Tennessee’s largest district, Shelby County Schools, is slated to add more school resource officers under the proposed budget for next school year.

Superintendent Dorsey Hopson earmarked $2 million to hire 30 school resource officers in addition to the 98 already in some of its 150-plus schools. The school board is scheduled to vote on the budget Tuesday.

But an increase in law enforcement officers could have unintended consequences.

A new state law that bans local governments from refusing to cooperate with federal immigration officials could put school resource officers in an awkward position.

Tennessee Education Commissioner Candice McQueen recently reminded school personnel they are not obligated to release student information regarding immigration status. School resource officers employed by police or sheriff’s departments, however, do not answer to school districts. Shelby County Schools is still reviewing the law, but school board members have previously gone on the record emphasizing their commitment to protecting undocumented students.

“Right now we are just trying to get a better understanding of the law and the impact that it may have,” said Natalia Powers, a district spokeswoman.

Also, incidents of excessive force and racial bias toward black students have cropped up in recent years. Two white Memphis officers were fired in 2013 after hitting a black student and wrestling her to the ground because she was “yelling and cussing” on school grounds. And mothers of four elementary school students recently filed a lawsuit against a Murfreesboro officer who arrested them at school in 2016 for failing to break up a fight that occurred off-campus.

Just how common those incidents are in Memphis is unclear. In response to Chalkbeat’s query for the number and type of complaints in the last two school years, Shelby County Schools said it “does not have any documents responsive to this request.”

Currently, 38 school resource officers are sheriff’s deputies, and the rest are security officers hired by Shelby County Schools. The officers respond and work to prevent criminal activity in all high schools and middle schools, Hopson said. The 30 additional officers would augment staffing at some schools and for the first time, branch out to some elementary schools. Hopson said those decisions will be based on crime rates in surrounding neighborhoods and school incidents.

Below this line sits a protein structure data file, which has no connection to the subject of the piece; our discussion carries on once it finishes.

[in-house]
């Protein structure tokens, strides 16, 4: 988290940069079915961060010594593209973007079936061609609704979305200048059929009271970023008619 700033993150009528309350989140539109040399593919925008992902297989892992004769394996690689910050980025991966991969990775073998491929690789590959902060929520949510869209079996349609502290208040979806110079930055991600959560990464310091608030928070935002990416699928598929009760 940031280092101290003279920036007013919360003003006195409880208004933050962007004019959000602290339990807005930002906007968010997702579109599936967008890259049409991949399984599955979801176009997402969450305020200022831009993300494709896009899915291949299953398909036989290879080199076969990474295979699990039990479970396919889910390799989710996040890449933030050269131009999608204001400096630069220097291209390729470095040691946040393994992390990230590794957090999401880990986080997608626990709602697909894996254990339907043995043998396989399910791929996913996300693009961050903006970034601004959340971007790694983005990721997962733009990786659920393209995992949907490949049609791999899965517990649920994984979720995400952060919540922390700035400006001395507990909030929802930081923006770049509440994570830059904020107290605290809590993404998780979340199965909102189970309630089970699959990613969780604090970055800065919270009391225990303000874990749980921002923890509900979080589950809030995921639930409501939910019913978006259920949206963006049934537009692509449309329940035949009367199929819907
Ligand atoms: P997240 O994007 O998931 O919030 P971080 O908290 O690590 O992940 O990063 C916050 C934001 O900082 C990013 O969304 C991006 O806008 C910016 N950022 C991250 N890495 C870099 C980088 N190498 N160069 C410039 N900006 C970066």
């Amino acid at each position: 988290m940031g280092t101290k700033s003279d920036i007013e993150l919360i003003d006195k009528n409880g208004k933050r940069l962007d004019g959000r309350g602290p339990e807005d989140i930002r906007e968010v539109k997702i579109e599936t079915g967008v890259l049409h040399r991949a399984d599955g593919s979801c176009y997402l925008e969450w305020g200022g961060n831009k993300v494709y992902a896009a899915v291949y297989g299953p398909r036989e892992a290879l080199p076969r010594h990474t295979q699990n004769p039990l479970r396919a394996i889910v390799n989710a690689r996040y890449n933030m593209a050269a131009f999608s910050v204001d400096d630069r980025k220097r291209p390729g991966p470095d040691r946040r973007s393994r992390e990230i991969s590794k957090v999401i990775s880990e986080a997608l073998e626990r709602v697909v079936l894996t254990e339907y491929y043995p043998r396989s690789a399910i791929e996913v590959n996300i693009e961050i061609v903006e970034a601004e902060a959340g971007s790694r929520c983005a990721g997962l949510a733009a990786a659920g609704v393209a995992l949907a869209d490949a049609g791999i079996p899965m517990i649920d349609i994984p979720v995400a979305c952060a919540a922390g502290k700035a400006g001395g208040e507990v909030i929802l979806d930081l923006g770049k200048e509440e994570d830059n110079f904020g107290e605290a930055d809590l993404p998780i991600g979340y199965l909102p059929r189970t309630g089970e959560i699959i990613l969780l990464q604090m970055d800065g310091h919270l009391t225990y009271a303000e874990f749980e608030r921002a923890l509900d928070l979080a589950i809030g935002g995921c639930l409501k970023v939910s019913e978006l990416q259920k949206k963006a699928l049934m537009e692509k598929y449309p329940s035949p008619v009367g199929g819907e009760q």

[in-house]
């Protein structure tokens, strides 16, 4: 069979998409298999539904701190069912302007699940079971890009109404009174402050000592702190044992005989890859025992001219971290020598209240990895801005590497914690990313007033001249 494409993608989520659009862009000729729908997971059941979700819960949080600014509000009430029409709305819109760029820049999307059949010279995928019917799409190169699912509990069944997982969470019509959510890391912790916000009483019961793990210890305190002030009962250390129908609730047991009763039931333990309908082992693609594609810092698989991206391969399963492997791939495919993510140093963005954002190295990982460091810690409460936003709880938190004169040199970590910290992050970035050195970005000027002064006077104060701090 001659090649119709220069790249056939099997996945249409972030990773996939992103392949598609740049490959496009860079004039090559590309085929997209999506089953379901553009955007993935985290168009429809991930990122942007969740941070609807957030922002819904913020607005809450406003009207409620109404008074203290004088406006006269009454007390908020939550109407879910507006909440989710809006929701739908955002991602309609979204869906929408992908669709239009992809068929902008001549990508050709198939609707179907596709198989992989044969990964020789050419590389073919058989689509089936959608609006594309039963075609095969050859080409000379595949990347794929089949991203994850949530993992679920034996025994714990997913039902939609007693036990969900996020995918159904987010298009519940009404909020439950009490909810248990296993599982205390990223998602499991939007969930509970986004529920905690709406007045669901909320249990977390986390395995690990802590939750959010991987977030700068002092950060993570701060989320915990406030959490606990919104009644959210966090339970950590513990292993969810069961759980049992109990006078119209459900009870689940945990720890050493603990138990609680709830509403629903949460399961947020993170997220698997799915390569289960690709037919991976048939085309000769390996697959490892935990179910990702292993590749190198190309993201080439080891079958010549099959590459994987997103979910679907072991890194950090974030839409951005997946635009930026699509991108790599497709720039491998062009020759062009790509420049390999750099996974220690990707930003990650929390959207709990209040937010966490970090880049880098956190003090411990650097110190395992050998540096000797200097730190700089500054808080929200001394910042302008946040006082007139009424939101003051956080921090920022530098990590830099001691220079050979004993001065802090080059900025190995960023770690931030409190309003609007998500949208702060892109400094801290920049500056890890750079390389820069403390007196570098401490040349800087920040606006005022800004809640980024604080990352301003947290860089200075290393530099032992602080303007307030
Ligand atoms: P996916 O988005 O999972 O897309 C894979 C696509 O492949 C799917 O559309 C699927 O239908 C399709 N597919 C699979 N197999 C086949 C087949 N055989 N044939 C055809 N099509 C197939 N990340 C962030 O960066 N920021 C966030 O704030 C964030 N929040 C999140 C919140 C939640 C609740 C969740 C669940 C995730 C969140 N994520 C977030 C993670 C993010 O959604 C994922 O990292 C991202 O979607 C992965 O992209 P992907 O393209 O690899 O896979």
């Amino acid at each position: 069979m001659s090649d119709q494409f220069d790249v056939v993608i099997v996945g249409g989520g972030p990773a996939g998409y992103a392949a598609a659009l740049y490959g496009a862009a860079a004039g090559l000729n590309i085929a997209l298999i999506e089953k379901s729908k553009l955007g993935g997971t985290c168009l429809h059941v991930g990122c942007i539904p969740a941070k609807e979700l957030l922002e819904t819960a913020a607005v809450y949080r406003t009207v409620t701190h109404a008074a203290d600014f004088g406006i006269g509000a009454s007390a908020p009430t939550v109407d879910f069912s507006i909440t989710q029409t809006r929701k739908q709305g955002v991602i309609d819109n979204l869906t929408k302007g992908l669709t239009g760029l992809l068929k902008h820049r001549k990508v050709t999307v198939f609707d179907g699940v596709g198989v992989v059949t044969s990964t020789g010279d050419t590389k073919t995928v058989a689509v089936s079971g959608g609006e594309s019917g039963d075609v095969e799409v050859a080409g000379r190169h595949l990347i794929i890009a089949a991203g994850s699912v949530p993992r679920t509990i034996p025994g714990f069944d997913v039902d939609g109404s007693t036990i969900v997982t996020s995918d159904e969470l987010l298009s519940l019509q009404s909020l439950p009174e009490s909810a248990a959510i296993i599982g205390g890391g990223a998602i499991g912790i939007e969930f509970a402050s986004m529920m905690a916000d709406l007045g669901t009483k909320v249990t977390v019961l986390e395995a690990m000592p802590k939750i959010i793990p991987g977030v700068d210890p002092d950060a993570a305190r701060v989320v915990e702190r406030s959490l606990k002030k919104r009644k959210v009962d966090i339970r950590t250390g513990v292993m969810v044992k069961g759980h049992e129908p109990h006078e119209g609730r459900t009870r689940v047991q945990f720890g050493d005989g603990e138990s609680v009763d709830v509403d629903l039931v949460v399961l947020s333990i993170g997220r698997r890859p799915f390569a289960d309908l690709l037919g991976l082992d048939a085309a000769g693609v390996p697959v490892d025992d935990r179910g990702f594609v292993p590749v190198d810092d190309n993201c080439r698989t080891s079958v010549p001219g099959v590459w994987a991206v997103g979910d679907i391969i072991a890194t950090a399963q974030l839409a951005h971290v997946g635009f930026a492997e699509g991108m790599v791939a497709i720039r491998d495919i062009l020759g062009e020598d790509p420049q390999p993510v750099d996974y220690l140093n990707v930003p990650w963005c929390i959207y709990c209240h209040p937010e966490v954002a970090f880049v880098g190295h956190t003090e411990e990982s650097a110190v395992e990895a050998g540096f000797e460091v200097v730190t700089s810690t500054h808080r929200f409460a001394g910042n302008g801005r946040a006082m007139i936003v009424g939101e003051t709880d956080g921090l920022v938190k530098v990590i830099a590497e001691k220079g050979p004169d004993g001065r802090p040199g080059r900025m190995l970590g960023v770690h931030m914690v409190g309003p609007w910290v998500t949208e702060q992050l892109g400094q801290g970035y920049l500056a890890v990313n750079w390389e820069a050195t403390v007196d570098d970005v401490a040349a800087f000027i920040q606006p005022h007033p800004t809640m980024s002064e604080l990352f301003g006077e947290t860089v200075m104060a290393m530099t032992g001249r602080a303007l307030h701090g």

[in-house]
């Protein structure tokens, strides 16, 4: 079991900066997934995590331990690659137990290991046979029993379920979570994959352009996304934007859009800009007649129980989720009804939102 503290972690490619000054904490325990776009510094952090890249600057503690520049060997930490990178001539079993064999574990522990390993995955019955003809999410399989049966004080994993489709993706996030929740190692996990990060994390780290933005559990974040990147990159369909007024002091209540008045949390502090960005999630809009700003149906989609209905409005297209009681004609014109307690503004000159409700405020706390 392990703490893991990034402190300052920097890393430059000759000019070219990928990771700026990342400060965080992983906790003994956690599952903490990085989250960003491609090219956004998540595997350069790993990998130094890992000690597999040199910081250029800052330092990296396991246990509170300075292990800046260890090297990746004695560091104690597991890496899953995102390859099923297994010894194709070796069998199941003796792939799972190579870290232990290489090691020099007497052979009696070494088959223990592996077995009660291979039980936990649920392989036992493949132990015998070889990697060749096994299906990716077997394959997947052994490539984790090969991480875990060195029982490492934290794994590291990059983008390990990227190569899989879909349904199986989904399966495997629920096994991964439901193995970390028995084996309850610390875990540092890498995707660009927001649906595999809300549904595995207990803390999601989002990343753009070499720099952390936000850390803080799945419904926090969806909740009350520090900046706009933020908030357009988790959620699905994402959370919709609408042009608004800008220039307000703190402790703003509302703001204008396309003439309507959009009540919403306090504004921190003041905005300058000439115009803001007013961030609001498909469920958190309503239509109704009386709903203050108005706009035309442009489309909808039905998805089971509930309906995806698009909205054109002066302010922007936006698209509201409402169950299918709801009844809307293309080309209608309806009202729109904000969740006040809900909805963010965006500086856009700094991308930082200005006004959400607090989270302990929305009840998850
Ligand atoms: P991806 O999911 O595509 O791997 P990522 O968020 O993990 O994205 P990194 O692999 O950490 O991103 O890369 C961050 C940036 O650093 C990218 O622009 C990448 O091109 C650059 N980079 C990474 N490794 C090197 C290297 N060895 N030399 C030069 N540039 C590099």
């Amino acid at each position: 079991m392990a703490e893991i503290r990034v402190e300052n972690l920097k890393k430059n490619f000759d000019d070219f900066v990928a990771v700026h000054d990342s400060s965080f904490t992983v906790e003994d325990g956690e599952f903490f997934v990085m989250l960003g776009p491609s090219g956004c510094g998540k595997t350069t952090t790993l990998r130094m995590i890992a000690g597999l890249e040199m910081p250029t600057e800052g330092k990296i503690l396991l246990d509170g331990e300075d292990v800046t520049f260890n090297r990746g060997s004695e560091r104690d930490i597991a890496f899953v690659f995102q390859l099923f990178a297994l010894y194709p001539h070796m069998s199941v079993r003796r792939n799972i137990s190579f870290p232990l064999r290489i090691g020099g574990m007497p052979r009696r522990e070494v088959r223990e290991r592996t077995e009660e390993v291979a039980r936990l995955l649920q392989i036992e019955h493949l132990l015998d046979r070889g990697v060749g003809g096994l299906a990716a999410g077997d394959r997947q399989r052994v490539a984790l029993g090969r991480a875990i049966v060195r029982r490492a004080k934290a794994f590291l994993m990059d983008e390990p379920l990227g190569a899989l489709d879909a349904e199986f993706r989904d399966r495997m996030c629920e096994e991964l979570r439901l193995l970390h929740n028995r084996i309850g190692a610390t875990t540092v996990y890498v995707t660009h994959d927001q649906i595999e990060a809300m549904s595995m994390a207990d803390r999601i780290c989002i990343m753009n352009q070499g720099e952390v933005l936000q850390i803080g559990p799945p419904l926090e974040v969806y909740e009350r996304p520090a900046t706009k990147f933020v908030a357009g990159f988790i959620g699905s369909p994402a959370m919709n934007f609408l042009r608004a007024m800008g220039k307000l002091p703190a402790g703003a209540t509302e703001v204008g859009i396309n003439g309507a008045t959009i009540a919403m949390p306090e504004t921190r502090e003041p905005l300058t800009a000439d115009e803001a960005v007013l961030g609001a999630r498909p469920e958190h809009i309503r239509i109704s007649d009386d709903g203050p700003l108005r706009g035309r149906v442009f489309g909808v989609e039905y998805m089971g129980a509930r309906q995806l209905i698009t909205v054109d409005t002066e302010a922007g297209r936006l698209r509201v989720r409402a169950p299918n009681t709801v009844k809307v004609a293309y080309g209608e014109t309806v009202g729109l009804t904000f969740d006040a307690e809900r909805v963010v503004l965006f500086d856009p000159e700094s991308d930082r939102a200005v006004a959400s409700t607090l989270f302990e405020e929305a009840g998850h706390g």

Hopson’s initial recommendation for more school resource officers was in response to the school shooting in Parkland, Florida, that killed 17 people and sparked a wave of student activism on school safety, including in Memphis.

Gov. Bill Haslam’s recent $30 million budget boost would allow school districts across Tennessee to hire more law enforcement officers or improve building security. Measures to arm some teachers with guns or outlaw certain types of guns have fallen flat.

For more on the role and history of school resource officers in Tennessee, read our five things to know.

Sheriff’s deputies and district security officers meet weekly, said Capt. Dallas Lavergne of the Shelby County Sheriff’s Office. When the Memphis Police Department pulled their officers out of school buildings following the merger of city and county school systems, the county Sheriff’s Office replaced them with deputies.

All deputy recruits go through school resource officer training, and those who are assigned to schools get additional annual training. In a 2013 review of police academies across the nation, Tennessee was cited as the only state that had specific training for officers deployed to schools.